One diagnosis of mesothelioma is a personal tragedy. Several dozen diagnoses, all among men of similar age who worked in the same Minnesota industry, is a serious public health issue.

“Public” is the operative word in that last sentence. Going public, informing the citizenry and enlisting their participation in crafting a response is how democracies solve shared problems. Providing the public with information about such matters is among government’s responsibilities.

In March 2006, when state Health Commissioner Dianne Mandernach learned of 35 diagnoses of mesothelioma among Iron Range miners from 1997 to 2005, she did not live up to that responsibility. Sitting on that information for a full year was a mistake, as she herself acknowledged Monday.

“In retrospect, it looks as though it would have been better to put the number out,” Mandernach said in an interview, one day after this newspaper disclosed that the department sat on the new mesothelioma toll until announcing it in the fifth paragraph of a news release on March 28 of this year.

Her stated reason for the long delay and muted announcement is troubling. She said she wanted to keep quiet until the scope of a follow-up scientific study was defined, and funding obtained, to better pinpoint the cause of the miners’ cancer. “What we were really trying to do is make sure we have accurate information to put out in the community,” she said.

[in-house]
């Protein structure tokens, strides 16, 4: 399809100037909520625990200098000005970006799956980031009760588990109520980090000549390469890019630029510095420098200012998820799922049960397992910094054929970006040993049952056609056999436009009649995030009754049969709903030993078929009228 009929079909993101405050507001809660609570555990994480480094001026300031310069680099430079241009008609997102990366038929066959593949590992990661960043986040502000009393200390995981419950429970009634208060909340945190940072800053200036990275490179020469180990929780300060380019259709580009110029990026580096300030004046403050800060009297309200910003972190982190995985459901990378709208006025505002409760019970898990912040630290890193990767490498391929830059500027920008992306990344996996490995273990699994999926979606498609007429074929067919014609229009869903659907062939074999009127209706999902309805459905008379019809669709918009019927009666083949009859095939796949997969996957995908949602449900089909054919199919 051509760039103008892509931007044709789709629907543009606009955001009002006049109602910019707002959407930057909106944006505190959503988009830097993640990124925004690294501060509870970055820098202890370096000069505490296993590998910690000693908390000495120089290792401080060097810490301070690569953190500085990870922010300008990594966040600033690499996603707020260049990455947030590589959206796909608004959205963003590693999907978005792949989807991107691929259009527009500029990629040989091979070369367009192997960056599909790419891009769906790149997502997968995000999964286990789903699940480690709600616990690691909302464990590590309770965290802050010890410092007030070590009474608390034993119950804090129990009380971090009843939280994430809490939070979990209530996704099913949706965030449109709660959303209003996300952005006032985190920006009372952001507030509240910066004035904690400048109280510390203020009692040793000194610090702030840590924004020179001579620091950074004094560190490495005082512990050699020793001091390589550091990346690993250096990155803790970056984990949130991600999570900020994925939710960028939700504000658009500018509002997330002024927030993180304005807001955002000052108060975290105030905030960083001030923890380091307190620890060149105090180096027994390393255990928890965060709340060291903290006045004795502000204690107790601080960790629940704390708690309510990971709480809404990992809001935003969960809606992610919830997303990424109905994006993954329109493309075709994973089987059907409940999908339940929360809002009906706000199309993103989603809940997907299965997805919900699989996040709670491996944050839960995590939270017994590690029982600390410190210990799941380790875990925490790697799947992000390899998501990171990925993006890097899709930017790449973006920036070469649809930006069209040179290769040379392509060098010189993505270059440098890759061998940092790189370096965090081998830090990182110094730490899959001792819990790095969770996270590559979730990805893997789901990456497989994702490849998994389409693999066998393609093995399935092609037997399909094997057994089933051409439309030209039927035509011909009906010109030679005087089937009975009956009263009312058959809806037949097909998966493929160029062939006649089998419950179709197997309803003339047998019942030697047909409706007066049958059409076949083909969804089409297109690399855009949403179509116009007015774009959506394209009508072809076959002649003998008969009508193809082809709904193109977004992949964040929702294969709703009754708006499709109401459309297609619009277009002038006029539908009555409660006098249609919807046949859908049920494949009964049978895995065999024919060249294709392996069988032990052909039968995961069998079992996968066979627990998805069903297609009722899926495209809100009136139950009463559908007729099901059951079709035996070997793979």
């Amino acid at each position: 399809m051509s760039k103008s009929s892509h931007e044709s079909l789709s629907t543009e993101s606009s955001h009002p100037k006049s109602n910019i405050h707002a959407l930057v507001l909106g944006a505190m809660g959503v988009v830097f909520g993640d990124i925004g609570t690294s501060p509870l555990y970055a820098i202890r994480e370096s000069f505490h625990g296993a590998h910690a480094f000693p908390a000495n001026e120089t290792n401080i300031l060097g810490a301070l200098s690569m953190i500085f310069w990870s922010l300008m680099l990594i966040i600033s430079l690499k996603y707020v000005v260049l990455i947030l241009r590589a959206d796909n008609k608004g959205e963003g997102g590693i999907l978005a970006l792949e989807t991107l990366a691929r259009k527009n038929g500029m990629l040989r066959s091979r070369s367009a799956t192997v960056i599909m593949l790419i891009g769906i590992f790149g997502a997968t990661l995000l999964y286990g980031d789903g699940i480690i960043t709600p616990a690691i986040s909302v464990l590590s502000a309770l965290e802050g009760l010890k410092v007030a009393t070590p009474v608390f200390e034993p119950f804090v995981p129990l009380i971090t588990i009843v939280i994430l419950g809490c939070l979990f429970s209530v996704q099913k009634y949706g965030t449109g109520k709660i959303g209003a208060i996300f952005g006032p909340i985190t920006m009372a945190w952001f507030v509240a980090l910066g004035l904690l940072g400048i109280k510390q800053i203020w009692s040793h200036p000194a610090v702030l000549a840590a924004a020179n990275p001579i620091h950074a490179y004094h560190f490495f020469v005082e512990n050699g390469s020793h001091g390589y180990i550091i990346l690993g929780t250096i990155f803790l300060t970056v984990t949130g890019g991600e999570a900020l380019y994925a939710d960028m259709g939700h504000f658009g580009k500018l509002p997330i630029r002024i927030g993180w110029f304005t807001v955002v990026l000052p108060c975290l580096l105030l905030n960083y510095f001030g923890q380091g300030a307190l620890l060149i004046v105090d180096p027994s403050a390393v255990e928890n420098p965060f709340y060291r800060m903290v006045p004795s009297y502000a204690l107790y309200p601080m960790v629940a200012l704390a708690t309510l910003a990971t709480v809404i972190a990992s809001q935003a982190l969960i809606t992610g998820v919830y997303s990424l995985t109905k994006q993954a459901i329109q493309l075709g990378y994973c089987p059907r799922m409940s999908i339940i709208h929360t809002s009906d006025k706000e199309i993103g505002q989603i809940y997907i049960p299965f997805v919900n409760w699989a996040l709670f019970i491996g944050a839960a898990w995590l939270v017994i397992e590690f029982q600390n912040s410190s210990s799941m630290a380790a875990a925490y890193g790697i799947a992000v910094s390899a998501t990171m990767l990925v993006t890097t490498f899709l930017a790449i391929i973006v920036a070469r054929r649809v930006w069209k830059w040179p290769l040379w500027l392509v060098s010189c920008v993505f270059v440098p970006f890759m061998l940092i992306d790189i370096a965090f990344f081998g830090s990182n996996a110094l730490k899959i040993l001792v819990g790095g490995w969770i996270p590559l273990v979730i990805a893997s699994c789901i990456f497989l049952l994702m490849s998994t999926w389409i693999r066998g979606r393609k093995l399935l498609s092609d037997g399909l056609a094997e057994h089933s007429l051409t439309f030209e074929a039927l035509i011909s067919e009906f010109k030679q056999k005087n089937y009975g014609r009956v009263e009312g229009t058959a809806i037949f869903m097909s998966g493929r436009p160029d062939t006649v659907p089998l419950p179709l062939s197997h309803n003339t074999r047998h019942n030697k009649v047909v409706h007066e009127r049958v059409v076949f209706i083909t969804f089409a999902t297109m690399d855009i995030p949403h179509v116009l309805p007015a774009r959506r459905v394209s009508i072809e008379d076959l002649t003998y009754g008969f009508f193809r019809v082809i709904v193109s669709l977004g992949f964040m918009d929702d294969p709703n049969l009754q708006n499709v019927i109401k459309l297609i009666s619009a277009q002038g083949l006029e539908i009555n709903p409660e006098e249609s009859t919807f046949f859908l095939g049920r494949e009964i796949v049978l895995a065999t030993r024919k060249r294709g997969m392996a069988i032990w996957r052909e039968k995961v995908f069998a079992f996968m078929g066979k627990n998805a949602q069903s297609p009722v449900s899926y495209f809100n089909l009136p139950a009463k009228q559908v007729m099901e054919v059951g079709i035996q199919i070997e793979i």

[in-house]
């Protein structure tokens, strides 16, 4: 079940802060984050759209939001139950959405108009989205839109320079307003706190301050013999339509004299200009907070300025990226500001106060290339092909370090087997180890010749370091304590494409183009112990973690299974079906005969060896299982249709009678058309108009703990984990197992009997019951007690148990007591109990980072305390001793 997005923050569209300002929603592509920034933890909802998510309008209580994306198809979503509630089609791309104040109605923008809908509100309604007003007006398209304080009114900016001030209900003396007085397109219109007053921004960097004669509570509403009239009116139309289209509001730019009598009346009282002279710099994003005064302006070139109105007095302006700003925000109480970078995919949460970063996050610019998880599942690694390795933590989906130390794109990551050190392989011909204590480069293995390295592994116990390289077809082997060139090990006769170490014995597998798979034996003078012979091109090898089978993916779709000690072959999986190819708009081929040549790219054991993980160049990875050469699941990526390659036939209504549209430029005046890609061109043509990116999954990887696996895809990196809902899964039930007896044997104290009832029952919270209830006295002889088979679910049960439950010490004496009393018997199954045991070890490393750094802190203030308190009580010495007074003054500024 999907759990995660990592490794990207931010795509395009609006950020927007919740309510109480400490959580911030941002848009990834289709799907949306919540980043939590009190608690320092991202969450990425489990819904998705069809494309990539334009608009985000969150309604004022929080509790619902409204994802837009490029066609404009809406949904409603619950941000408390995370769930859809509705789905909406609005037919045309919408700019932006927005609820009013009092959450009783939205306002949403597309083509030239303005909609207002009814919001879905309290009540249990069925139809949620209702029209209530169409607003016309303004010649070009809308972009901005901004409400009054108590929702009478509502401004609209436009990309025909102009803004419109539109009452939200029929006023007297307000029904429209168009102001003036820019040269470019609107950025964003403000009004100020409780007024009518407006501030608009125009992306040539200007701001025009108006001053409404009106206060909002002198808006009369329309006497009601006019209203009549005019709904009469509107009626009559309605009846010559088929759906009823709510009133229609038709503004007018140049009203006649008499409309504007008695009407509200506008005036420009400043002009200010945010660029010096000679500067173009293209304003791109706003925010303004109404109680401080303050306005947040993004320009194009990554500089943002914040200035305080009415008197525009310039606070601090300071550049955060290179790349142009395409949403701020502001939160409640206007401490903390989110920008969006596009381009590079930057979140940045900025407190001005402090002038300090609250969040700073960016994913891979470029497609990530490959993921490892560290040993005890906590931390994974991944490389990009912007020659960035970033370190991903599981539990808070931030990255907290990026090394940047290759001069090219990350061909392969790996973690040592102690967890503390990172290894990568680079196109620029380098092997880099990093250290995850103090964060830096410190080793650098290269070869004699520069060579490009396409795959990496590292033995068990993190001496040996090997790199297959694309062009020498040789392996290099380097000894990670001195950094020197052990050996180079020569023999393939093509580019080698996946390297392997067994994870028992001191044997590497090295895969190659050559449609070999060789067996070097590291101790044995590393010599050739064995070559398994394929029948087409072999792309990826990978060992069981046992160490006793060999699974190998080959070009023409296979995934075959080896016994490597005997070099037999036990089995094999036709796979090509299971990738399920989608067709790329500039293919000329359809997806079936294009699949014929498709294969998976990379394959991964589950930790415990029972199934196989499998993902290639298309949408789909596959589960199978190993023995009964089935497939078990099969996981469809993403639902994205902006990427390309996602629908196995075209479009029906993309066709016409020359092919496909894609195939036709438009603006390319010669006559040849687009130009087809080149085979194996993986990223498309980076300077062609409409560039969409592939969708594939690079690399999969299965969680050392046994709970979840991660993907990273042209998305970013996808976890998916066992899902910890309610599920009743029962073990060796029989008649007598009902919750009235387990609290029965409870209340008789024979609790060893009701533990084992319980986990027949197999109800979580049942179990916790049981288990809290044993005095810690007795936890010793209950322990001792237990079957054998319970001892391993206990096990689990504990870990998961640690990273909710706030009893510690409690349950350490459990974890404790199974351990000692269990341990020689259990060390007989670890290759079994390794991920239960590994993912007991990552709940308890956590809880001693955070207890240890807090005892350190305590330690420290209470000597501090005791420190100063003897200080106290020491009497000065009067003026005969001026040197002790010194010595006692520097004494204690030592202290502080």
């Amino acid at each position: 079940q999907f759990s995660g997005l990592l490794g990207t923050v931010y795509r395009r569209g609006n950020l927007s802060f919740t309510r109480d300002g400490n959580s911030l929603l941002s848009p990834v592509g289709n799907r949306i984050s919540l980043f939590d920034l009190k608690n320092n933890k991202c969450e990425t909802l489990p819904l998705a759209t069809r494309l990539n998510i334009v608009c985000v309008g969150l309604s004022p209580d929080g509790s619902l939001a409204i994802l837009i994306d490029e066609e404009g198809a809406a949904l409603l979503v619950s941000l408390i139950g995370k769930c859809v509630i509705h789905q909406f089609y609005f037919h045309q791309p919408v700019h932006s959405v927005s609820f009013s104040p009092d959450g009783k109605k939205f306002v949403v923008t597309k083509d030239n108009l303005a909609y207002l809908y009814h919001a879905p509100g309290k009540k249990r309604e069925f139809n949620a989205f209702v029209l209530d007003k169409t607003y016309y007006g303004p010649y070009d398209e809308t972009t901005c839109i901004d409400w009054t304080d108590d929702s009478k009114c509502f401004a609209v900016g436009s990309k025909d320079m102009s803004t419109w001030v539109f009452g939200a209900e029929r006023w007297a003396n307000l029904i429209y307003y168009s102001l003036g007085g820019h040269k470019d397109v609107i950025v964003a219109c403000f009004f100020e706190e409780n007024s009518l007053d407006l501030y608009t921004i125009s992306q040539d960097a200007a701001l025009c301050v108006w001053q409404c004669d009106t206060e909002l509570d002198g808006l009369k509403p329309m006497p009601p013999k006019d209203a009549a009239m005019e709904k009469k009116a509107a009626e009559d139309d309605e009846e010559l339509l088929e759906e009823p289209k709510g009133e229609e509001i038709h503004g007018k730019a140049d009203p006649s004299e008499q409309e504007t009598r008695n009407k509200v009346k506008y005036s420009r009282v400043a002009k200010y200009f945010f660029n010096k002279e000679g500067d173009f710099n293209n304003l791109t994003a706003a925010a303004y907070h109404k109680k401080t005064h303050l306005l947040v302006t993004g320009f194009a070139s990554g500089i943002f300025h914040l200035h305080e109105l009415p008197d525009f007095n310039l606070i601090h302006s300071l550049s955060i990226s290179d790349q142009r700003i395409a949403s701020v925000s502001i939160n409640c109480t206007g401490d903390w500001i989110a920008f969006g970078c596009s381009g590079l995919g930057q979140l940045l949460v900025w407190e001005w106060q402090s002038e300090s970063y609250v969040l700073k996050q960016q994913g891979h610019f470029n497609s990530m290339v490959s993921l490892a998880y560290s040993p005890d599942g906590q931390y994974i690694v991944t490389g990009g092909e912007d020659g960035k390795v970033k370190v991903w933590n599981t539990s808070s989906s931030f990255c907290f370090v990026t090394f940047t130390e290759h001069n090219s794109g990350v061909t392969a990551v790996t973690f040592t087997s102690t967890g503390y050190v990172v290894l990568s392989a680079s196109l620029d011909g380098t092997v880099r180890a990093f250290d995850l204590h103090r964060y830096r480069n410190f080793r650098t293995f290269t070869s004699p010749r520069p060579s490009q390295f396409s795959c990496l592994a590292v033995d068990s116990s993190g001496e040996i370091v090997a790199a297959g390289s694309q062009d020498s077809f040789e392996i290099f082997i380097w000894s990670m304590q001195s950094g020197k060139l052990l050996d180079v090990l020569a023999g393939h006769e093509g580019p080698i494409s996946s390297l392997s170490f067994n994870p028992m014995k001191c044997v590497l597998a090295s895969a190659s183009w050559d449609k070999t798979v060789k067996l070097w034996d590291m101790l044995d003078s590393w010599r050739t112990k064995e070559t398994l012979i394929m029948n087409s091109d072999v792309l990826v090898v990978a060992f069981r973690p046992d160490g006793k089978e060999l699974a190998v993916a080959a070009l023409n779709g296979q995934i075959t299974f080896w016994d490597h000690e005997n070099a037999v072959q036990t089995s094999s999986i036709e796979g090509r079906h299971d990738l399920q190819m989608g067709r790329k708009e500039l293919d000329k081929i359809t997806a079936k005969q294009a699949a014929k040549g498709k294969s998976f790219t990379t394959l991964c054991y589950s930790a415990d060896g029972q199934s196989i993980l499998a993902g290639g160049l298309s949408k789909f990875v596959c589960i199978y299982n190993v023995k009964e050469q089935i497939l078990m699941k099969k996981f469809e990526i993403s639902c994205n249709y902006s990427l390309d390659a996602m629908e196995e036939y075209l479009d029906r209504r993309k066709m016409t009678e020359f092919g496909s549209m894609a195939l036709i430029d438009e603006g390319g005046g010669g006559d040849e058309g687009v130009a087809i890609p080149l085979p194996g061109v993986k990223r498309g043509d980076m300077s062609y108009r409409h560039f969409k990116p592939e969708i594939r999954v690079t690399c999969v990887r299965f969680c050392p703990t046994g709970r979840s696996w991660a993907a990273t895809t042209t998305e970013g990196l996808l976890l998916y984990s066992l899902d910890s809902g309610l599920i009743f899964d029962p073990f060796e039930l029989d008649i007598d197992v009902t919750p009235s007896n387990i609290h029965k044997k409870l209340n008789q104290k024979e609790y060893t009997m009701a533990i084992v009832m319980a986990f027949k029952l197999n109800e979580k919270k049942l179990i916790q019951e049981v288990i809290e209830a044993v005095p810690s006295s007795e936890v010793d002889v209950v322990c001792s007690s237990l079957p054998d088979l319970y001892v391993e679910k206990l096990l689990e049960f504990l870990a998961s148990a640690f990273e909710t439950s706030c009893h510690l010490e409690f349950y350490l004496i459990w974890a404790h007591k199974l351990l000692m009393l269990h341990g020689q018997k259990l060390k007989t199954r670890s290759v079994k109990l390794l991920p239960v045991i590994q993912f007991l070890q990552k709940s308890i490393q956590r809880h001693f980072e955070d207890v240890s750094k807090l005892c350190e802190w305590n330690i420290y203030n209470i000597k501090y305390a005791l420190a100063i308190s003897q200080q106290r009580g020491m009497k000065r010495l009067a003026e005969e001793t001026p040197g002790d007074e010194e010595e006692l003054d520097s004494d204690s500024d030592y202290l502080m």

In other words, Mandernach wanted to be able to hand Minnesotans both the problem and its scientifically determined cause all at once, tidily tied together. She evidently didn’t trust people to respond appropriately to news of the problem alone.

Neither, apparently, did she consider that an informed public can often contribute to a solution. For example, the Health Department has yet to secure $300,000 needed to start the follow-up study Mandernach says is needed. Had Minnesotans known about the spike in mesothelioma on the Iron Range, they could have appealed to the 2007 Legislature for those funds.

Meanwhile, as-yet-unaffected taconite workers, their families and their health care providers would have been put on notice. Sadly, most mesothelioma cases are not diagnosed until the disease is too advanced for effective treatment. Heightened awareness of the risk might change that.

Mandernach may have thought she was doing her boss a favor. If so, she was second-guessed Tuesday by Gov. Tim Pawlenty’s spokeman Brian McClung. “Our office was not involved in that decision,” McClung said. “We believe the Health Department should have released the information sooner.”

We agree. And we think Mandernach has more explaining and some apologizing to do. State Senate Health Committee Chair John Marty said he’s interested in giving her that chance, at legislative hearings. He should. Mandernach’s disclosure delay calls her judgment into question, and undercuts public confidence in what has been considered one of the best state health agencies in the nation. That’s a lot to lose.


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